|A gilded picture frame, prior to finishing|
Gilding is the process used to apply gold leaf (or sometimes silver leaf) to a surface. This surface can be a three dimensional sculpture, a ceiling moulding, a small object like a door handle, a picture frame, or any number of other items.
In the case of picture frames, this age old decorative style is most commonly used on detailed, ornately carved or sculpted frames, though it can look just as striking on a plain flat or curved face (and is simpler to apply).
There are two main gilding methods: water gilding and oil gilding. Both have many similarities, but a few differences as well that make each more suited to different skill levels and products.
|A book of imitation gold leaf|
Oil gilding is the method most suitable for beginners. It gets its name from the oil-based coating applied prior to the gold leaf. Essentially, any object that can be painted can be oil gilded, and items prepared in this way are more durable in outdoor environs.
There are only a few steps involved in oil gilded. Once the object has been primed (technically an optional step, though the base colour will affect the final appearance of the gold), a layer of oil-based "gilding size" is brushed on. The gold leaf is simply laid on top and left to dry.
Water gilding is the more complicated method of the two. Though the process has changed a little, at its bones it is the same method used by the ancient Egyptians.
The process got its name from the water that is mixed with other mediums during the numerous steps. Water is combined with animal-skin glue and clay powder in various quantities. Water gilded objects can be burnished (rubbed to produce a high shine), unlike oil gilded items.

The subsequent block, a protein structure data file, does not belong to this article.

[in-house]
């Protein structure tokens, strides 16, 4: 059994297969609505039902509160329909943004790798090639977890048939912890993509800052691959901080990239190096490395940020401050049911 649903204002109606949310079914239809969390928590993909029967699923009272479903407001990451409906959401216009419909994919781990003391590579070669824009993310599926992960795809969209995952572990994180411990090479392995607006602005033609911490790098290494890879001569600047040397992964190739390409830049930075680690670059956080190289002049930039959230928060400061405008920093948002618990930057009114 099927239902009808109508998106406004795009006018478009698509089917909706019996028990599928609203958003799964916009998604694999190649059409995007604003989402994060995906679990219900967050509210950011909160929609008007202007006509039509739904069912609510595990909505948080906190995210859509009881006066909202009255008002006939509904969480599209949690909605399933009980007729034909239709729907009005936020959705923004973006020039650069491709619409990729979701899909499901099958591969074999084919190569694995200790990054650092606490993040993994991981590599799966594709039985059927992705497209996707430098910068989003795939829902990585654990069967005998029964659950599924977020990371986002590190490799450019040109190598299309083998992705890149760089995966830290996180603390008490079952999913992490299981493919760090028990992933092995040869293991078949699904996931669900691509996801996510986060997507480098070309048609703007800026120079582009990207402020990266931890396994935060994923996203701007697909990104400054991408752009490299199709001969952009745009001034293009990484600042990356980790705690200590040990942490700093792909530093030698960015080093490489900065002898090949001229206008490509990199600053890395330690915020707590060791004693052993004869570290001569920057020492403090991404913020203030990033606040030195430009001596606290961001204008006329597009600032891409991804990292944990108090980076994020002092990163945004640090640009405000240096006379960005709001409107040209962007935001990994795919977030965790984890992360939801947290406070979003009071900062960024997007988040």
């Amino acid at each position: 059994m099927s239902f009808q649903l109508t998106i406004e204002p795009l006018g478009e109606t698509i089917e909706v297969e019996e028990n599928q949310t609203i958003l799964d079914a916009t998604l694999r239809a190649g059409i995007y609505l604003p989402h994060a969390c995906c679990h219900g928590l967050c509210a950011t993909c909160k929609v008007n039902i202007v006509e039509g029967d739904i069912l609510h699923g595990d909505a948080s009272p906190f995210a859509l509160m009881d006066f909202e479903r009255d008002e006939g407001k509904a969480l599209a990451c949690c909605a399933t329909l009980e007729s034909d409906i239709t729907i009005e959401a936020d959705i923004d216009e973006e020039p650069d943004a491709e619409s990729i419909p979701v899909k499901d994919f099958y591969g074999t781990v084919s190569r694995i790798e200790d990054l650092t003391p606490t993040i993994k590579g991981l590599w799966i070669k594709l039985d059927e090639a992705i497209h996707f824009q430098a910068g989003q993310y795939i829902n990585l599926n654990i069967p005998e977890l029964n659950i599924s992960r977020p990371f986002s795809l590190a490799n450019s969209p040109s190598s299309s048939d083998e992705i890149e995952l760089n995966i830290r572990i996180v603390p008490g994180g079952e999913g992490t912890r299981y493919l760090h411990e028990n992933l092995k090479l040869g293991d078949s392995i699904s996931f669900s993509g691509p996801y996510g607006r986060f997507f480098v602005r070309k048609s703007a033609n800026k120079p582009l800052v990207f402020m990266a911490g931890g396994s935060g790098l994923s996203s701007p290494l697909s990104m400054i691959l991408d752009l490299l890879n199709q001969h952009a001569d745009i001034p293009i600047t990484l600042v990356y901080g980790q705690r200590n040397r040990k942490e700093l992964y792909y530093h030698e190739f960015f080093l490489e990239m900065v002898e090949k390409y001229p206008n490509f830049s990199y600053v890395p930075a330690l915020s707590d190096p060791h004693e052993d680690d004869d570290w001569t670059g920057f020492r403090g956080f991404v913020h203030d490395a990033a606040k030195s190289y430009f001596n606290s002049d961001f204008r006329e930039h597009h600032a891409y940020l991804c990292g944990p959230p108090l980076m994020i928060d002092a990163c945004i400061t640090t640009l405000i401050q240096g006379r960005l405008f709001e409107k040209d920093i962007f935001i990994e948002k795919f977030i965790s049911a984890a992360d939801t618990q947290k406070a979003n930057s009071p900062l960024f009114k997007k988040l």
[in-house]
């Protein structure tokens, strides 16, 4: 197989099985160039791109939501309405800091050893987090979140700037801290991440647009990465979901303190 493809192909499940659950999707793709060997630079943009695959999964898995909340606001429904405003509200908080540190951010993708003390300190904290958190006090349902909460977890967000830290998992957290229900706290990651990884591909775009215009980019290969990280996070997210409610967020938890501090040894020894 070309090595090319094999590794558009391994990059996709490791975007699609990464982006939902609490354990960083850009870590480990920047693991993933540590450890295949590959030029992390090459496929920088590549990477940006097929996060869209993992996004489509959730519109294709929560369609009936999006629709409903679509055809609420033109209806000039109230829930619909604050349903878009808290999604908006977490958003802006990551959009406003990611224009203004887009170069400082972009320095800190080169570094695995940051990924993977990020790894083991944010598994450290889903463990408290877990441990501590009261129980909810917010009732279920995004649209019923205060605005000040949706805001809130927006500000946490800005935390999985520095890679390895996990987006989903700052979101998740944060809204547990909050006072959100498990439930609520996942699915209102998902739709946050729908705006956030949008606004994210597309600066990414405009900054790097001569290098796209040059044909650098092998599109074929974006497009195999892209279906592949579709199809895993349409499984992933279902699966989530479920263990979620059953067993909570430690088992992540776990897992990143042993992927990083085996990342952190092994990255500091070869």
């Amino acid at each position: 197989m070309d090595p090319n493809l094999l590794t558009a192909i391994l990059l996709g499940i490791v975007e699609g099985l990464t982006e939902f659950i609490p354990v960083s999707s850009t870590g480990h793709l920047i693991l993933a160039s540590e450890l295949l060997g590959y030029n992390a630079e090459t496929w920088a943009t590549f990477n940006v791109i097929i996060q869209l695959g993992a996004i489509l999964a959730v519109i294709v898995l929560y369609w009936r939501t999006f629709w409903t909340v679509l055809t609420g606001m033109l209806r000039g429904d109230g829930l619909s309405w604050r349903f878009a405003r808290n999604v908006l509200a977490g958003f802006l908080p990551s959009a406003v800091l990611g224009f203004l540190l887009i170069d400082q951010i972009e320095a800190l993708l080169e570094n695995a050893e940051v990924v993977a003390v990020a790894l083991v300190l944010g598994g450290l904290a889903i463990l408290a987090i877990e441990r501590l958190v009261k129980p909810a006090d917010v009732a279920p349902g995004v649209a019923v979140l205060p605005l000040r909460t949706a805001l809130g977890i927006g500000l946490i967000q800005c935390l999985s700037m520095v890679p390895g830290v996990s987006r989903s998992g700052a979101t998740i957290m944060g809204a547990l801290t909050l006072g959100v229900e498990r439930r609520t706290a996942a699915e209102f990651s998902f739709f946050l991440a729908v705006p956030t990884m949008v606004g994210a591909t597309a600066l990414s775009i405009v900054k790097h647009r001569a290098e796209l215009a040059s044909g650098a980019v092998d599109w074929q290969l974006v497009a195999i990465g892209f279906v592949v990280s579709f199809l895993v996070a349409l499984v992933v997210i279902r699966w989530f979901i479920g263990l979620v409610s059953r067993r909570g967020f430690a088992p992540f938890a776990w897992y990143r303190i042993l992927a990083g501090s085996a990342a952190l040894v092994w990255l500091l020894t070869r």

|A great DIY Gilding How-To|
For the crafty among us, gilding is absolutely a project that can be undertaken at home. There are plenty of ways to transform this complicated process into one that can be accomplished in a few hours at the kitchen table.
- Imitation gold leaf is much cheaper than real gold and produces much the same effect.
- In the spirit of saving money, any pieces of leaf that don't adhere in the first layer can be used to cover up missed spots.
- Traditionally, the various coatings are mixed by hand, but today they can be purchased from a good craft store, pre-mixed and ready to use.
- Though not completely authentic, a clear varnish can be used over the dried, gilded frame to make it really last!
For more information on this fun treatment, check out our complete article: Gilding Picture Frames.
While you're there, why not take a look at our selection of beautiful gold picture frame mouldings and striking classic silver frames. We have options for every budget and decor style.
We'd love to hear from you! Have you ever gilded a picture frame or used some other method to create a stunning gold or silver decor piece? Tell us about your experience in the comments section!